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Current flows through circuit

by N_Spears
Tags: circuit, current, flows
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N_Spears
#1
Jun23-10, 10:10 AM
P: 7
1. The problem statement

A current I passes through a straight conducting wire located within this page. Rectangular circuit ABCD on the page is moving away from the straight conducting wire with speed v, while side AB remains parallel with the current I. The length of side AB is 2a, and the length of side AD is 2b. The resistance of the circuit is R.

How much current flows through circuit ABCD when the center O of the circuit is distance r from the straight wire? The magnetic permeability of a vacuum is m, and the magnetic flux density created by the circuit's current is negligible.

Please help me!
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kuruman
#2
Jun23-10, 04:49 PM
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Hi N_Spears and welcome to PF. Please follow the rules of this forum and use the template when you seek help with homework. Show us the relevant equations and tell us what you tried and what you think about the problem. We just don't give answers away.
N_Spears
#3
Jun24-10, 06:31 AM
P: 7
Hix, this question isn't my homework, it's included in MEXT scholarship test. I have checked all the formula that I've known but none of them can solve this question. I suspect that our curriculum doesn't contain the right one. I live in Viet Nam. Can you help me?:(

kuruman
#4
Jun24-10, 06:47 AM
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Current flows through circuit

Quote Quote by N_Spears View Post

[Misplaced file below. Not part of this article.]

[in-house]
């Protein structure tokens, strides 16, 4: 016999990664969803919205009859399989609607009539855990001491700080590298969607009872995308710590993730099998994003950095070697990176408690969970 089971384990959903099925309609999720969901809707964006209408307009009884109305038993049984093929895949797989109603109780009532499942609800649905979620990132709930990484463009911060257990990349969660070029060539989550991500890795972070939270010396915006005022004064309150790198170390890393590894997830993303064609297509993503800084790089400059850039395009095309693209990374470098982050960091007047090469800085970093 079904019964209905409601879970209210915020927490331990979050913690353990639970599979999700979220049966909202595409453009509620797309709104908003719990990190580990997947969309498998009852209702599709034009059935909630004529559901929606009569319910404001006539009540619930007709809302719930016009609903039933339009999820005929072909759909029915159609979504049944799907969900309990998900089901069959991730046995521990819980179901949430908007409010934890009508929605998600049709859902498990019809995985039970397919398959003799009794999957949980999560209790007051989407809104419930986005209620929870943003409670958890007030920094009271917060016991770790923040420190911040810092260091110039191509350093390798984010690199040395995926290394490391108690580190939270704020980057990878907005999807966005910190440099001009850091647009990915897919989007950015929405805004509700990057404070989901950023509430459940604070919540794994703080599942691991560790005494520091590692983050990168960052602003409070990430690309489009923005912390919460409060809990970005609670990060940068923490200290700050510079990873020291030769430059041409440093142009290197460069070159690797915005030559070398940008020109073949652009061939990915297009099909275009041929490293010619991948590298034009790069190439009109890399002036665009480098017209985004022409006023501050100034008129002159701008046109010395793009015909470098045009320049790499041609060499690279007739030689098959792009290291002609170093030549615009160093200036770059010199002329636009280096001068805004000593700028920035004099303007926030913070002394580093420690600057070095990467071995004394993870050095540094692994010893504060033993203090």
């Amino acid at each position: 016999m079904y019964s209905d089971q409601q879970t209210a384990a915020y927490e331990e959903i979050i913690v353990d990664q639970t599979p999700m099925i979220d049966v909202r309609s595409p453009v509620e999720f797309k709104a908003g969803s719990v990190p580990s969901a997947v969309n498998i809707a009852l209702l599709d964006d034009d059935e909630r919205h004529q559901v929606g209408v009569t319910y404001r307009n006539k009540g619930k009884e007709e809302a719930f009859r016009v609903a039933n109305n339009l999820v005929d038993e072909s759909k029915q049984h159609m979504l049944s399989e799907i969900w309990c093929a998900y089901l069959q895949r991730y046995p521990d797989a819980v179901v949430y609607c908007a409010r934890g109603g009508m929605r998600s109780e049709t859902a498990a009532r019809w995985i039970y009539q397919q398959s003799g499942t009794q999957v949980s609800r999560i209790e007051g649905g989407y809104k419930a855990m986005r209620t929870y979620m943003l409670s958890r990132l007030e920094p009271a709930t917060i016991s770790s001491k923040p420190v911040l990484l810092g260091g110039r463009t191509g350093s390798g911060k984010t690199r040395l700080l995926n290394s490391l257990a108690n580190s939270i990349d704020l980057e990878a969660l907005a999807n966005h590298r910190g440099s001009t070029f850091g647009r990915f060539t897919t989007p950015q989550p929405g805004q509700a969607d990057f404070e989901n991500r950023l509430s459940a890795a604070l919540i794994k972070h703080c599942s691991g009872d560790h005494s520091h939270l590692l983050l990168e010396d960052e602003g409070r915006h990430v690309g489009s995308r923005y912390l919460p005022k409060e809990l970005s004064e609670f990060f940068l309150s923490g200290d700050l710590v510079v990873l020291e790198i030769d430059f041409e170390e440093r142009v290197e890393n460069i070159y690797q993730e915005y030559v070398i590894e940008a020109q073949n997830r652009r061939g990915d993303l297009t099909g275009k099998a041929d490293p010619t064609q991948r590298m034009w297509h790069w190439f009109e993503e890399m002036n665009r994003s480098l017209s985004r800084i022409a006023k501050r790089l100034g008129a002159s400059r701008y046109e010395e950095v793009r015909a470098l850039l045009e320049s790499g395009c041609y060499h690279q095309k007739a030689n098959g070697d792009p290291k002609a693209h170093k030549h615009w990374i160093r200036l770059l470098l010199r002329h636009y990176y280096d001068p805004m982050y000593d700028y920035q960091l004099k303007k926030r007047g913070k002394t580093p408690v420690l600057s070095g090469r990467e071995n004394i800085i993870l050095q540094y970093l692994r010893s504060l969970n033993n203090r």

Hix, this question isn't my homework, it's included in MEXT scholarship test. I have checked all the formula that I've known but none of them can solve this question. I suspect that our curriculum doesn't contain the right one. I live in Viet Nam. Can you help me?:(
I can help you, but we still don't give answers away. There is no single formula that you can find that will give the answer simply by plugging in. You need to assemble the answer, but first you need to understand what is going on. Answer the following question first.

1. Why should there be a current in the rectangular loop and where does this current come from?
N_Spears
#5
Jun24-10, 10:04 AM
P: 7
judging from what I've learned, current cannot appear in the rectangular but magnetic flux. And if it does, it will come from the straight conducting wire for sure, this happen because of the current flows into this wire.
I was really confused about this question, I think there must be a mistake because as I said before, current cannot appear in the rectangular but magnetic flux.
kuruman
#6
Jun24-10, 10:08 AM
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Quote Quote by N_Spears View Post
judging from what I've learned, current cannot appear in the rectangular but magnetic flux. And if it does, it will come from the straight conducting wire for sure, this happen because of the current flows into this wire.
I was really confused about this question, I think there must be a mistake because as I said before, current cannot appear in the rectangular but magnetic flux.
Is this always true? What if the magnetic flux through the rectangular loop is changing with time? What does Faraday's Law say?
N_Spears
#7
Jun24-10, 10:30 AM
P: 7
Sorry, you're right. I've just revised my lesson. So, the current appears in the rectangular loop because the magnetic field is changing as the the rectangular loop is moving away from the wire. Please give me the next question, I promise that I will check my book before giving the answer :)